In the breast cancer Twitter community we talk about being fearless friends. I am so far from fearless. I was scared for Pam all the time, and so was Bruce. We were afraid of what might go wrong when we were traveling together or she was visiting. Jeff was driving her somewhere one day toward the end and she suddenly went “Oh! Oh!” and scared the daylights out of him, but she had seen some fast food drive through she wanted to stop at for iced tea or a shake or something. What allowed us to be there for her was her incredible strength and steadfast refusal to let that thief cancer rob her of her joy in life. If she was tough enough to handle it, so were we.

She never stopped being interested in life. She wanted to know everything about our lives. She wanted to hear about school and work and food and wine. Bruce and I spent the weekend with her in her Kansas City home in early March, a month before she died. She said if you want to come, you should probably come sooner than later.

She took us shopping and to lunches, to a speakeasy and dinner with her parents. We got pedicures and she brought champagne in her tote bag. She cooked. She drove–like a bat out of hell. She hugged me so hard when we left it was like being hugged by my cowgirl cousin, who throws hay bales. I could feel her spine. When we called to let her know we got back to Omaha, she was at her son’s baseball scrimmage, in spite of pain that had kept her on the couch. None of us will ever know what all that effort cost her. When the hospice nurse started coming to her house, she told Pam she wasn’t taking enough pain medication, but Pam had to do this her way. She put off the shrinking of her world as long as she could.

After she went to hospice, she was talking to my sister-in-law Anita about something Anita had made for dinner and said, “I want that recipe.” She knew she was never leaving the hospice; she was tough enough to make the choice to go there. You need to know this isn’t denial. This is insistence on being alive.

One of my favorite stories about Pam was from the night of my book launch two years ago. She bought a carrot cake at the restaurant where we had dinner because I mentioned I liked it. (She was like that. If you liked something, she remembered it and you ended up getting it as a gift.) We brought it home after the party and she set it on the kitchen counter. Jeff and Bruce and Eddie and I were all dithering–too late, too many calories, blah blah blah. Pam didn’t say a word. She pulled five forks out of the silverware drawer, came back to the cake and stabbed all the forks into it. We mauled that cake.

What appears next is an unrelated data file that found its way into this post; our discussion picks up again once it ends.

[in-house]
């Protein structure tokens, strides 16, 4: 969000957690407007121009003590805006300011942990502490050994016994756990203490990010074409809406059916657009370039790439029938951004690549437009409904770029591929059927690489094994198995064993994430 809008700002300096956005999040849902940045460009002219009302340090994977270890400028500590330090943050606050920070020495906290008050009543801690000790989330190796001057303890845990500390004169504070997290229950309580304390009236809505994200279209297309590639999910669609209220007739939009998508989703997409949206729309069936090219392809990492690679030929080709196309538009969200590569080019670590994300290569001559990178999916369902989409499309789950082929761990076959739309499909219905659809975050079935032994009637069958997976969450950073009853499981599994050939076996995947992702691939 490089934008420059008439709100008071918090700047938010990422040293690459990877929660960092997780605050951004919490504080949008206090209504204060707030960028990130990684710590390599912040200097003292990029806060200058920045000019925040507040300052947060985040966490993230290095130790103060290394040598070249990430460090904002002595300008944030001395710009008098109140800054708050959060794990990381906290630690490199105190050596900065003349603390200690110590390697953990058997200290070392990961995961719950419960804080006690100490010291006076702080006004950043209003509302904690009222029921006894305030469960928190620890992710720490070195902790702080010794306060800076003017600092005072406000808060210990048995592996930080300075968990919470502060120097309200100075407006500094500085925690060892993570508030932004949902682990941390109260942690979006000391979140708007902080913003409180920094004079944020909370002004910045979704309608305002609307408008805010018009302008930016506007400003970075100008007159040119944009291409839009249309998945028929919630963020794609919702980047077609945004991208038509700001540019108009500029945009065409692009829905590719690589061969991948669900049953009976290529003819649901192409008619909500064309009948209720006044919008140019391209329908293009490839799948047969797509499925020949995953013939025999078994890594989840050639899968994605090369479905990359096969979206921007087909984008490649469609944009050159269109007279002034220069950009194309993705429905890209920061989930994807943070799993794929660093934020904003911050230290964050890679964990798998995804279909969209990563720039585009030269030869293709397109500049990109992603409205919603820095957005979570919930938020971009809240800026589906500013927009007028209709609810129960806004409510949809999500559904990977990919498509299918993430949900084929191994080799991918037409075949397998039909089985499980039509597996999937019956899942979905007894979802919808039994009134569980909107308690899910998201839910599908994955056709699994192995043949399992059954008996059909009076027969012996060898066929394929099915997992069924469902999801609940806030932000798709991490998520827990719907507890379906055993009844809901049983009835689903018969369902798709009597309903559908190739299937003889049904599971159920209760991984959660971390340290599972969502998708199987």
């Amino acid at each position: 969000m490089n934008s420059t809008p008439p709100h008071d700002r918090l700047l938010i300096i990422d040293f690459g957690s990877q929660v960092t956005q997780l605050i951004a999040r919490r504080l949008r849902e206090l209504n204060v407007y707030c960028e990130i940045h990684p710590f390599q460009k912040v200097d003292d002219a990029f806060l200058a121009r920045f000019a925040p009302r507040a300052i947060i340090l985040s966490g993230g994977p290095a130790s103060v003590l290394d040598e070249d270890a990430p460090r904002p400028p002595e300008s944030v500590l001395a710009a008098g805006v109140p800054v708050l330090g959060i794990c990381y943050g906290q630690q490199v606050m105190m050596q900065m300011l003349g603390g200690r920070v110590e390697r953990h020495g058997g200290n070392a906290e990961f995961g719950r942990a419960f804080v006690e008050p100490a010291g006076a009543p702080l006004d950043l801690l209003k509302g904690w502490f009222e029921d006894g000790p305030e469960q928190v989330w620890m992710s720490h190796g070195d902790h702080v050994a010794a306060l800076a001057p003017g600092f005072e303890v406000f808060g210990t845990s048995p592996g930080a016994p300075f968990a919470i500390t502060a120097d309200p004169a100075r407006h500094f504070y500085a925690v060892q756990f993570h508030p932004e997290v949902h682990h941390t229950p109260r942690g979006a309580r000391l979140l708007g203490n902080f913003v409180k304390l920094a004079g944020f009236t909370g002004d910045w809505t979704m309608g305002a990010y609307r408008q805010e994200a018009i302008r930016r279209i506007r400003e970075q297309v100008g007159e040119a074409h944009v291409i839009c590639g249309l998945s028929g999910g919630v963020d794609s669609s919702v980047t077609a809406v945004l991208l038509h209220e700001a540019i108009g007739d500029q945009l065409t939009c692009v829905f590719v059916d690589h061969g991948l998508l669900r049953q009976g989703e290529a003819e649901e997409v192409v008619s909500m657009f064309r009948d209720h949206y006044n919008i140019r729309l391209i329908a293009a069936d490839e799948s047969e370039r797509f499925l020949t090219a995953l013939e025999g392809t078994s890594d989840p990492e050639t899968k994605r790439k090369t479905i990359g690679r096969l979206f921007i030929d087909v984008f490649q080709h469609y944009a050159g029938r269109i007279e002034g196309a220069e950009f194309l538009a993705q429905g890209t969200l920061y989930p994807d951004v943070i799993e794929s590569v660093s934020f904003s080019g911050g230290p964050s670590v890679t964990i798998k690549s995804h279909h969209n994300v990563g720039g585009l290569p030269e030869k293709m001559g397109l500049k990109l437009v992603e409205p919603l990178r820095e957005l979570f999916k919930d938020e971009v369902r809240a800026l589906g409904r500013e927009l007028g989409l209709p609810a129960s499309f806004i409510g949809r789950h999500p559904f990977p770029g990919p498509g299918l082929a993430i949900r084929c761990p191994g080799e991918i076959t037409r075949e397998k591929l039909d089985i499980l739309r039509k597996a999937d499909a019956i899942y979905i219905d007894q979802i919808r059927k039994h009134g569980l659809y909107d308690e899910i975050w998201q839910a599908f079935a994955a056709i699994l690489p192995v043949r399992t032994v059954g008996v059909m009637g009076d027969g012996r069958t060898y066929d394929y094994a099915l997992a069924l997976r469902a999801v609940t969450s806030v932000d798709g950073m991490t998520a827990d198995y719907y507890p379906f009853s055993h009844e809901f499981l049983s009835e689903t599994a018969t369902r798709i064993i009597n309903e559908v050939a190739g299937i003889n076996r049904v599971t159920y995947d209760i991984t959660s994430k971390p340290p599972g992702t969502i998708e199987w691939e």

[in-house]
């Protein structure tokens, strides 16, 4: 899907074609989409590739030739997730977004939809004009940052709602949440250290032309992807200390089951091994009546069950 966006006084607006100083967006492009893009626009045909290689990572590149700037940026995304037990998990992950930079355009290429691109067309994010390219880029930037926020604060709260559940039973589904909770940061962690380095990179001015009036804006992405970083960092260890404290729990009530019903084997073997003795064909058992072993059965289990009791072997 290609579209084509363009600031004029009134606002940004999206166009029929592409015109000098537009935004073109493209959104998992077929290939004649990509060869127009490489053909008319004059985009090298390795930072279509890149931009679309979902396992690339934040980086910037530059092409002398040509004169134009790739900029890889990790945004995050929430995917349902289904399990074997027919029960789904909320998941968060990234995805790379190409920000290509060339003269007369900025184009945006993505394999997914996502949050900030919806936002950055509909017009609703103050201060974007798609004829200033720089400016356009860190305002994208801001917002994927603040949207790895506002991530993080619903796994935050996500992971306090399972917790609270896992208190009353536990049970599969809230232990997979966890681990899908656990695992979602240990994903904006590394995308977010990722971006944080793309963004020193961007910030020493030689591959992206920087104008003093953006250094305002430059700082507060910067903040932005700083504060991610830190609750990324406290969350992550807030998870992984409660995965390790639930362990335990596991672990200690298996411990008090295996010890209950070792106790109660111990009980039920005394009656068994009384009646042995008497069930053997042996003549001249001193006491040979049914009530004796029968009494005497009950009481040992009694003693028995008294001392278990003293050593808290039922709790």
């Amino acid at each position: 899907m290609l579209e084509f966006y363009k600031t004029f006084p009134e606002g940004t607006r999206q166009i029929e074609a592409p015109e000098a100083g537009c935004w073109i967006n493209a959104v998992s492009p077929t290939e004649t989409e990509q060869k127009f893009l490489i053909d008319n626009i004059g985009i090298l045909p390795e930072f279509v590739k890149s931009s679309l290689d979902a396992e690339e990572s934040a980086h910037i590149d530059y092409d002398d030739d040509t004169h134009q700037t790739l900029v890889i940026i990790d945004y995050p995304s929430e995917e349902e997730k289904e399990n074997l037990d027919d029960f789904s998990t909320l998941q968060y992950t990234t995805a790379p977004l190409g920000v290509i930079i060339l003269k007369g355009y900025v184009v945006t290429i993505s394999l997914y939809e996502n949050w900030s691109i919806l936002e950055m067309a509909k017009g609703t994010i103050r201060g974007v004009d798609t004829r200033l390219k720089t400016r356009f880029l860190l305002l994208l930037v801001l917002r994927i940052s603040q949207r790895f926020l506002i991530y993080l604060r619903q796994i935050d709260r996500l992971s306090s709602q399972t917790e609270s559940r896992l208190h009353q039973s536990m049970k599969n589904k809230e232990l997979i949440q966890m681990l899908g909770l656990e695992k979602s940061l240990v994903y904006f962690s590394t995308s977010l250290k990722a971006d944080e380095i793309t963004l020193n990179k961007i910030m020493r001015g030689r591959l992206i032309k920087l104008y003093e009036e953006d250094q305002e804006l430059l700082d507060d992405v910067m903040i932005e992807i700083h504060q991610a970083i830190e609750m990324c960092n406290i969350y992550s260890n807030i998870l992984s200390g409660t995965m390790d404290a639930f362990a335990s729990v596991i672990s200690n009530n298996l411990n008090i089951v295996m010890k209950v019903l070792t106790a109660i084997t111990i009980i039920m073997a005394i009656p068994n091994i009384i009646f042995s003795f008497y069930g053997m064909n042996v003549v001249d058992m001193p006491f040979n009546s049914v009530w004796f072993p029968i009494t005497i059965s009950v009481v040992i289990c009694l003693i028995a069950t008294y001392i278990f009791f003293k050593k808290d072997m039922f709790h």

That was how Pam lived her life, and how she faced death. Straight on, no dithering, no excuses. If I can be half the woman she was when my time comes, it will be because she taught me how to live with joy and light and love, and how to face death with grace.

Here’s to you, Pam. Toast 10,373 and counting. I’ll raise my glass to you for as long as I live.

Watching Cranes by Jackie Fox (Where I Live Poetry & Photography Series)

Jackie Fox:

Yes, I’m posting on this long-dormant blog. What does this have to do with breast cancer? Absolutely nothing. I’m trying to decide whether to repost old stuff, change the nature of this blog while keeping the title, or create a different poetry-themed one. Any and all thoughts and suggestions are welcome!

Originally posted on Silver Birch Press:

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WATCHING CRANES
by Jackie Fox

Like heaven’s beating heart
they arrive by the thousands,
until the swirling sky glides
to a stop.

They leap for sheer joy,
curtsy on black twig legs,
heads touched by God’s
thumbprint.

NOTE FROM THE AUTHOR: I wrote this poem after my husband and I spent the night in a private blind on the Platte River watching sandhill cranes a couple hours west of Omaha, Nebraska, where we live. (It’s a real bucket list experience!) Every spring about half a million sandhill cranes spend a few weeks where the Platte River runs through south central Nebraska to rest up before heading north. The cranes spend the days in nearby cornfields eating, and they roost in the shallow river sandbars at night. They talk all night; it’s like a noisy cocktail party. When they stop talking it’s because a predator is nearby. People come from all over the world to see them, and now…

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525,600 Minutes

(Napa toastEditor’s note: Today is the second anniversary of my friend Pam’s death from metastatic breast cancer. This post originally ran in April 2013.)

This picture is from October, 2011, when my husband Bruce, his brother Jeff, and our friend Pam went to Napa. Pam’s hand is in the lower right in the picture. You can see how swollen it is in spite of the lymphedema sleeve peeking out from the bottom of the frame.

It was Pam’s idea to take the picture of our hands raised in one of our many toasts. She knew we were making memories to last the rest of our lives, in her case, six months. She gave framed copies to all of us for Christmas.

It’s been a year since she left us, a year filled with memories and disbelief that she’s actually gone. We started letting go of some things and hung to others as long as we could. Bruce still has a picture of Pam as his cell phone wallpaper. I swapped mine out a few months ago, but like him, saved her texts. When we went on our second pilgrimage to sleep with the sandhill cranes in March, we planned to laugh over the text messages she sent on our previous trip. We were both shocked to see her text messages had disappeared. It felt like she was being erased.

The song “Seasons of Love” from Rent asks how you measure a year, or 525,600 minutes. “In daylights, in sunsets, in midnights’–then asks “How about love?” and urges us to “Celebrate” and “Remember a year in the life of friends, Remember the love!”

525,600 minutes later it still hurts like hell, but we remember the love.

My other posts about Pam: